Publication date: January 5, 2012
Publisher: HarperCollins India
1) Tell us about this book and its original author.
MR: Mahmudul Haque was one of Bangladesh’s premier prose stylists. Once unknown to me, he had written many novels and stories from the 1950s to the 1970s before turning his back on the literary world around 1981. For decades, he’d been a recluse. In 2006, just as I was beginning an extended stay in Dhaka to write a novel, I discovered him in a rare newspaper interview. Tidbits about the author and his writing fascinated me. I devoured all his books, then sought him out to seek permission to translate his writing. He generously welcomed me as a friend. I learned that one of his novels I loved, Kalo Borof, was his favorite. Written in a ten-day burst in 1977, it was published in a newspaper’s Eid supplement. It came out as a book in 1992.
2) Why were you drawn to choose the book for translation?
MR: I chose this novel because it is about the Partition. Though that historical tragedy is better represented in literature from India, there have been a few prose works about the subject from the Bangladesh side. In our common historical memory, we often overlook 1947 despite how this event played a crucial role in shaping who we are. Kalo Borof was the first novel I read that showed the long reach of Partition into a person’s adulthood in Bangladesh.
The book also appealed to me because it is written in two alternating voices. One voice is intimate: the first-person memories of childhood in Barasat, a suburb of Calcutta. The other voice is in the third person, slightly distanced; this one depicts Abdul Khaleq’s adult life in a rural town in Bangladesh and his growing alienation from his wife and the world around him.
3) What were the key challenges and surprises for you during the translation process/journey?
MR: After I began visiting Mahmudul Haque every two weeks or so, we would talk about everything under the sun. Almost everything I learned about the Bangladesh literary scene from the 1950s through the early 1980s I learned from him. While translating the novel, I compiled a list of thorny questions that I wanted to take to him after completing a substantial draft. When I called to schedule that meeting, a different voice replied and told me that he had died the previous day. His death shattered me. In time, I had to find other resources to resolve those puzzles. I was able to find resources to help me with some dialect puzzles but one eluded me.
In the book, Poka and his friends come across a man who chants, “Hambyalay jambyalay, ghash kyambay khay?” Not a single person I asked knew what this meant. The author’s younger brother, Nazmul Haque Khoka, came to my aid. He vaguely remembered a saying in West Bengal putting down Bangals, people from East Bengal. The words were attributed to Bangals’ supposed confusion upon encountering an elephant: “A tail out in front, a tail while going, how the heck does it eat grass?”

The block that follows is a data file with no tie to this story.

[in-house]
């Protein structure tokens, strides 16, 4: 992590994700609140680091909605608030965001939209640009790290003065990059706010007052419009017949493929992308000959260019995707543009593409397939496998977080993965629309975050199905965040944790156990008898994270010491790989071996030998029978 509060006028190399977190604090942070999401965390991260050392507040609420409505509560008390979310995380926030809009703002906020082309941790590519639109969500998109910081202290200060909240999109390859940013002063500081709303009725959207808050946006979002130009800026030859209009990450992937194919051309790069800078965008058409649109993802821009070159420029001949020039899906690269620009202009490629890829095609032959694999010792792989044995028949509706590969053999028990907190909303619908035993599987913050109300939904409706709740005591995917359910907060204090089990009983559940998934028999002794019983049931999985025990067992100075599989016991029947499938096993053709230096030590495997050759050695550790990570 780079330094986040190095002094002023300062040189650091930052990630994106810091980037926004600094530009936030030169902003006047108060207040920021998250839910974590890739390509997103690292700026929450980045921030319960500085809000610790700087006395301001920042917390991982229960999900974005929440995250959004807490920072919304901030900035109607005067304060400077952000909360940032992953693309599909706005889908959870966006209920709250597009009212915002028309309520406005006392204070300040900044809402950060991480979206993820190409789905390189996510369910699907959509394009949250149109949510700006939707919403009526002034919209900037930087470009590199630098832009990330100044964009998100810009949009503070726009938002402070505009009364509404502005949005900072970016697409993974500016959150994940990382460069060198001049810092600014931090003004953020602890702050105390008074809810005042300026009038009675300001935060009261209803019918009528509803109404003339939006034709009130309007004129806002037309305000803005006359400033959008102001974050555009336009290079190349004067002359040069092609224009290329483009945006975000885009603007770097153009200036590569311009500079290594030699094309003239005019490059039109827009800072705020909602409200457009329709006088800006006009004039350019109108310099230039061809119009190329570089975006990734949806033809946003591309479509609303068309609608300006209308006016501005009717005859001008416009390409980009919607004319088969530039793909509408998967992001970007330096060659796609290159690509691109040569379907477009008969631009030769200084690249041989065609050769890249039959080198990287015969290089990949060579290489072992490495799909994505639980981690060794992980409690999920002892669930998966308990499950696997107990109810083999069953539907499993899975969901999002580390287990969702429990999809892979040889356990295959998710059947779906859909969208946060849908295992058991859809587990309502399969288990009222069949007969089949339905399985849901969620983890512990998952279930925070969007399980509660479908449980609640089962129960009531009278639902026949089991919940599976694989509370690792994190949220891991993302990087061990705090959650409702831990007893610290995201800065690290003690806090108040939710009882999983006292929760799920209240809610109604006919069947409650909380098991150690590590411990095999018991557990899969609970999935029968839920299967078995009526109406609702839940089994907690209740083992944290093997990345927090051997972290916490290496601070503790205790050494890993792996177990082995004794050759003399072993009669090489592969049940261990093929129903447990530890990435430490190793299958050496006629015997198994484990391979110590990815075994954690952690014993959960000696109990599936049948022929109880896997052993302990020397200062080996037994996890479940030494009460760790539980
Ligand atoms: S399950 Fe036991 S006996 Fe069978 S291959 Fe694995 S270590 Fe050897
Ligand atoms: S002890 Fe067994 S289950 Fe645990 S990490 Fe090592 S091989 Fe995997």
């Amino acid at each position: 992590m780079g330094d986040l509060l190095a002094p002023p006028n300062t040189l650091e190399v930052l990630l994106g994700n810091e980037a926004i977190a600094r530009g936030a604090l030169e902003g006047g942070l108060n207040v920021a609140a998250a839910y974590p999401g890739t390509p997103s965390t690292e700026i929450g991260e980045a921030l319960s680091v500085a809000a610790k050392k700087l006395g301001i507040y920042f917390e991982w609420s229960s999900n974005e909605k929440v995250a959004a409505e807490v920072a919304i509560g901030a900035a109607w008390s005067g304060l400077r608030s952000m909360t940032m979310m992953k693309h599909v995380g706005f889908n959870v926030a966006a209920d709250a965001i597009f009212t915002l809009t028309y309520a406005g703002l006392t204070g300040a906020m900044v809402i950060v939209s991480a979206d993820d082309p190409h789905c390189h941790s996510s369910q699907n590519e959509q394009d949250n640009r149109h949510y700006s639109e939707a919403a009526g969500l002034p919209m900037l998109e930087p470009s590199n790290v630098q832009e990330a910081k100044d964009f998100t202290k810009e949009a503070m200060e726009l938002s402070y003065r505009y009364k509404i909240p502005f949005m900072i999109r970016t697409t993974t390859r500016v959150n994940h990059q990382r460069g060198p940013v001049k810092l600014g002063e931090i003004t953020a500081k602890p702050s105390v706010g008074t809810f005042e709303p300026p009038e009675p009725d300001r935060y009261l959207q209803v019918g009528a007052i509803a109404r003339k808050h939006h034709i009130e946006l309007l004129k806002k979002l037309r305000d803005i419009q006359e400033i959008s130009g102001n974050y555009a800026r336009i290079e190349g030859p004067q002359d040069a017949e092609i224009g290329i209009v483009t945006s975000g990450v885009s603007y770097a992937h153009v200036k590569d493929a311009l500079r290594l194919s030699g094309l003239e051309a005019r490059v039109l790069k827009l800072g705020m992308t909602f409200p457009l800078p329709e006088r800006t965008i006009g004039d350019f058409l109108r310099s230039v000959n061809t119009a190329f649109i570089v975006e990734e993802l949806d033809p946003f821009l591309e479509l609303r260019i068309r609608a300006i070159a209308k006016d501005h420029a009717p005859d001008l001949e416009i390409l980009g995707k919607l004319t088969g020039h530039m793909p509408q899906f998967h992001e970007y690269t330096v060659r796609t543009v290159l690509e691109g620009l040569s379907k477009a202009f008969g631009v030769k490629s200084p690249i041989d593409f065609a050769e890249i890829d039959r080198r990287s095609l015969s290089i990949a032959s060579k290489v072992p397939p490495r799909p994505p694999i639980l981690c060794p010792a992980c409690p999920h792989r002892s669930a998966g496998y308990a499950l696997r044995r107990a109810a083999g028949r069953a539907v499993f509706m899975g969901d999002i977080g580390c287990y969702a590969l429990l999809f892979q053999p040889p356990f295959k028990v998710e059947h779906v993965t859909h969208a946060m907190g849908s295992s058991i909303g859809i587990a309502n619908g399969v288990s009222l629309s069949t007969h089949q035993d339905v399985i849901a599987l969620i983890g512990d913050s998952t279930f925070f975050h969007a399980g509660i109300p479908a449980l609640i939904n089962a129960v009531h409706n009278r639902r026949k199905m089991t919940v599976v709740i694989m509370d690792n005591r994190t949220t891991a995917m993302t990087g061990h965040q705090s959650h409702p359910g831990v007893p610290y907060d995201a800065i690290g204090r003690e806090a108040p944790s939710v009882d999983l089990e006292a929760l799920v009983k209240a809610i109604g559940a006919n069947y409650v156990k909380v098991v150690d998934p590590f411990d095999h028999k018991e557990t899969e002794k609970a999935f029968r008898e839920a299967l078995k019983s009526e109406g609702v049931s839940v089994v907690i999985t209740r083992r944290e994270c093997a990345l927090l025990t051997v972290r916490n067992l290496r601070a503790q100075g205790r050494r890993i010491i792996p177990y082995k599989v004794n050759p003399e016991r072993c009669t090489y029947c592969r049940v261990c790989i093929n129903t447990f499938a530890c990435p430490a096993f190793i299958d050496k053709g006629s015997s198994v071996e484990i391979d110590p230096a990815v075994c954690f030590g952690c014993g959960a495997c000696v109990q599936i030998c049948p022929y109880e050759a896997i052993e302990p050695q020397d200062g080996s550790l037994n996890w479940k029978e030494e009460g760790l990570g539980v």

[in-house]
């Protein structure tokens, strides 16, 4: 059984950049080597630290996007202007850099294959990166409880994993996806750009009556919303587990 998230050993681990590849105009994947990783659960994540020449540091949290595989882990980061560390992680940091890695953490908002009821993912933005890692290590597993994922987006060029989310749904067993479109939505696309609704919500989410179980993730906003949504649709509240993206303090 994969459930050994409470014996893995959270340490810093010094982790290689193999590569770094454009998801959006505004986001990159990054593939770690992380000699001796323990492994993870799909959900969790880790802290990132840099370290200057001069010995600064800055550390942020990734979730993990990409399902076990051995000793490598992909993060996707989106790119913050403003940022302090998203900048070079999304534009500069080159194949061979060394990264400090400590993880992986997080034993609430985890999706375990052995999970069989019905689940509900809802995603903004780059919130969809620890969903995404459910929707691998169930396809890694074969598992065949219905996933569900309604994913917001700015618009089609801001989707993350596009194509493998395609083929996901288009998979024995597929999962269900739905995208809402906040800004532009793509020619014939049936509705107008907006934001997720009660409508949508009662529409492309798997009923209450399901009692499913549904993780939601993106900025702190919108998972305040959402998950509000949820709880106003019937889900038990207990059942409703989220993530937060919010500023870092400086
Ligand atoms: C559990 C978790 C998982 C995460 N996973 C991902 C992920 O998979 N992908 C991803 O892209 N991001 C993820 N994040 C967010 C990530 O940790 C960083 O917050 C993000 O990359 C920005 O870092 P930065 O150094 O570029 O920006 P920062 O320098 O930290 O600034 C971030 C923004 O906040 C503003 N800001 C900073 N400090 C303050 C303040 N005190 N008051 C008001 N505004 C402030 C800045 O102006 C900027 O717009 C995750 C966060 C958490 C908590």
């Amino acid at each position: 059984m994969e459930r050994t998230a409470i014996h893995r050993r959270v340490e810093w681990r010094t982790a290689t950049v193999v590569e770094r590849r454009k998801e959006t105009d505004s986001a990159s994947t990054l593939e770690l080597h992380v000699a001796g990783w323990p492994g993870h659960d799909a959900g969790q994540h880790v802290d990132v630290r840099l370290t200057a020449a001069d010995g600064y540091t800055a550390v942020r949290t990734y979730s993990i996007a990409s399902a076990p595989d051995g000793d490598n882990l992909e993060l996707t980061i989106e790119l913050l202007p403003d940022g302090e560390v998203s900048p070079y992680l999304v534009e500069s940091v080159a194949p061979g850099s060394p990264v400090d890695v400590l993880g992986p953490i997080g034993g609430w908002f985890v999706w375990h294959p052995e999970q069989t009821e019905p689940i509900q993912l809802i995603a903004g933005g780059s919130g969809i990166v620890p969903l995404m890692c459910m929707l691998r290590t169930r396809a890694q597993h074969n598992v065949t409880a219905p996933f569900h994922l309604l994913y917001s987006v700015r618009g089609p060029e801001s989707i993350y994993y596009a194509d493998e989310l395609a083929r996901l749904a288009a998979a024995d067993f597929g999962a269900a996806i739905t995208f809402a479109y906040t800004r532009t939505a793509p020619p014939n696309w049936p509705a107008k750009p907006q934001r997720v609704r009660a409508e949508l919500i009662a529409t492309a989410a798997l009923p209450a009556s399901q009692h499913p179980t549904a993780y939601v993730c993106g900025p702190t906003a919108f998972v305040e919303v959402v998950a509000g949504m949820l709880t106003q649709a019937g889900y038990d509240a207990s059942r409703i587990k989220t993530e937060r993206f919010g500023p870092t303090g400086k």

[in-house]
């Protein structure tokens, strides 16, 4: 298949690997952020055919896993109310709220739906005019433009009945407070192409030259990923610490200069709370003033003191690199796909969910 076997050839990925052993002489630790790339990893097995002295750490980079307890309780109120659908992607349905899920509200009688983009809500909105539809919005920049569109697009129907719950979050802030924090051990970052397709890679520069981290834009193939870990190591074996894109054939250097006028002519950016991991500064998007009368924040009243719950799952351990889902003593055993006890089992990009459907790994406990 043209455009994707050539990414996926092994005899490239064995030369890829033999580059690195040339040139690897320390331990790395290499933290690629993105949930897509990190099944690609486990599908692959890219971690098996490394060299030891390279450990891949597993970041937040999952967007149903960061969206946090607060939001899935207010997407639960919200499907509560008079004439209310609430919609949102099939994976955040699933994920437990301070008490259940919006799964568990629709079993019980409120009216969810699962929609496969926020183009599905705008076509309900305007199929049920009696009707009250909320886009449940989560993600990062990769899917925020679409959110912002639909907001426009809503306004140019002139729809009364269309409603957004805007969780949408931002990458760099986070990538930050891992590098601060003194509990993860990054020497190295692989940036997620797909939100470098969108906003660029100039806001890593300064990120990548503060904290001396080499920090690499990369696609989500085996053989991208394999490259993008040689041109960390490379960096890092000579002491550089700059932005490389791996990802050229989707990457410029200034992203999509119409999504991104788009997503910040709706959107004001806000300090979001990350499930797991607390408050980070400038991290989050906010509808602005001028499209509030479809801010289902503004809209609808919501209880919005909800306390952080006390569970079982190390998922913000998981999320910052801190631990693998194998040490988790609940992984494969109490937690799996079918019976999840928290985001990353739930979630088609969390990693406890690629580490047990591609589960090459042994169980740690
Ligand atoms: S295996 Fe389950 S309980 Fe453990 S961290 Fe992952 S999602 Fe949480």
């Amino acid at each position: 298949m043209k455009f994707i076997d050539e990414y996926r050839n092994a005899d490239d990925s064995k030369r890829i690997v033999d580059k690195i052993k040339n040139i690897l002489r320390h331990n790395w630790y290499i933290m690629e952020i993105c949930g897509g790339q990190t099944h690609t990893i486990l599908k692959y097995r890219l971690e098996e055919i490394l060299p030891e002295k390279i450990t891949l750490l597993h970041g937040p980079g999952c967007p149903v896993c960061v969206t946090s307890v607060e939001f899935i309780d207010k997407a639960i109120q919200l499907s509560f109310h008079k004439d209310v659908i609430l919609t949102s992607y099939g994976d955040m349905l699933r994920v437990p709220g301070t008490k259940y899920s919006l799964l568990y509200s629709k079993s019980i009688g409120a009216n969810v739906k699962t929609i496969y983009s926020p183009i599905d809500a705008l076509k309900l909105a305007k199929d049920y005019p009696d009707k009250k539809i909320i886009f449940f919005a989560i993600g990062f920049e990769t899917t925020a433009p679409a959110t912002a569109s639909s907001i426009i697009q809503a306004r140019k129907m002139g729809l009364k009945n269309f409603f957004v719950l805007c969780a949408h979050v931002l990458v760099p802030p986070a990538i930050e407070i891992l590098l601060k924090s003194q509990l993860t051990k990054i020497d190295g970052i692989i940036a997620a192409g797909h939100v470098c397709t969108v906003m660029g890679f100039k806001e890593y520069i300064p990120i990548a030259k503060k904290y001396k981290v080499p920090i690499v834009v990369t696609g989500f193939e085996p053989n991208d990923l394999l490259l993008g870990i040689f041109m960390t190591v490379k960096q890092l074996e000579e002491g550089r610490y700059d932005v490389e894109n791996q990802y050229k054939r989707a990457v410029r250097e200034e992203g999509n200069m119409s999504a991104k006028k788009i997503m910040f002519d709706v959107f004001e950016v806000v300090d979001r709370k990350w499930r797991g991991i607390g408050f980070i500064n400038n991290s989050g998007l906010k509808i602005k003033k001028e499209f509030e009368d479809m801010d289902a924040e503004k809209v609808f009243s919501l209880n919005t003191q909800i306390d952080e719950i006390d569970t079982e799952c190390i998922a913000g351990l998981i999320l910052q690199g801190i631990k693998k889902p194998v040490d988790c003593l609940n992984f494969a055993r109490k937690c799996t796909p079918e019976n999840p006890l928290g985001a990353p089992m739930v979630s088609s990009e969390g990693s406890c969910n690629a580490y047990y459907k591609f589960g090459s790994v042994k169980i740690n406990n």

4) What’s one thing you wish readers knew or appreciated more about this book?
MR: The Bengali original is a bit of a cult classic in Bangladesh. I often read accounts of new readers discovering Mahmudul Haque through this book. Those drawn to it are especially drawn to the style of the language, the two voices created by the author. I also believe readers are drawn to it because life in Bangladesh mostly avoids talking about the Partition. I hope that Black Ice finds a place in discussions about Partition literature.
5) What’s your next translation project that we can look forward to?
MR: I have begun to translate Mahmudul Haque’s third and most complex novel, Jibon Amar Bon (My Sister – Life, the title an homage to Pasternak’s cycle of poems.) This was published a couple of years after Bangladesh came into being in 1971. It spans the month of March when a mass upheaval broke out against the Pakistani government’s refusal to respect a Bengali nationalist electoral victory, ending with a brutal military crackdown. I was especially struck by the refusal in the book to romanticize the movement. Written at a time when nationalist emotions ran high, the book sparked some controversy and even brought him to the attention of the security services.
Author Bio: Mahmudul Haque (1941–2008) was one of Bangladesh’s premier prose stylists: the author of ten novels and numerous stories. He spent his childhood in Barasat outside Kolkata and moved with his family to Dhaka shortly after Partition. He started writing stories as a teenager. As an adult, he wrote fiction while making a living running his family’s jewelry shop. [Image Source: Mahmud Rahman]
Translator Bio: Mahmud Rahman is a writer and translator, originally from Bangladesh, now resident in California. His first book, Killing the Water: Stories, was published in 2010 by Penguin Books India. His second book, a translation of Bangladeshi writer Mahmudul Haque’s novel, Black Ice, was published in 2012 by HarperCollins India. He makes a living working in higher ed IT support. (Image Source: Mahmud Rahman)
Jenny Bhatt is a writer, literary translator, and book critic. She is the host of the Desi Books podcast. Her story collection, Each of Us Killers, and her literary translation, Ratno Dholi: The Best Stories of Dhumketu, were out in 2020. Her writing has appeared in various venues in the US, UK, and India, including The Atlantic, The Washington Post, NPR, BBC Culture, Literary Hub, Longreads, Poets & Writers, and others. Having worked her way around India, England, Germany, Scotland, and various parts of the US, she now lives in a suburb of Dallas, Texas.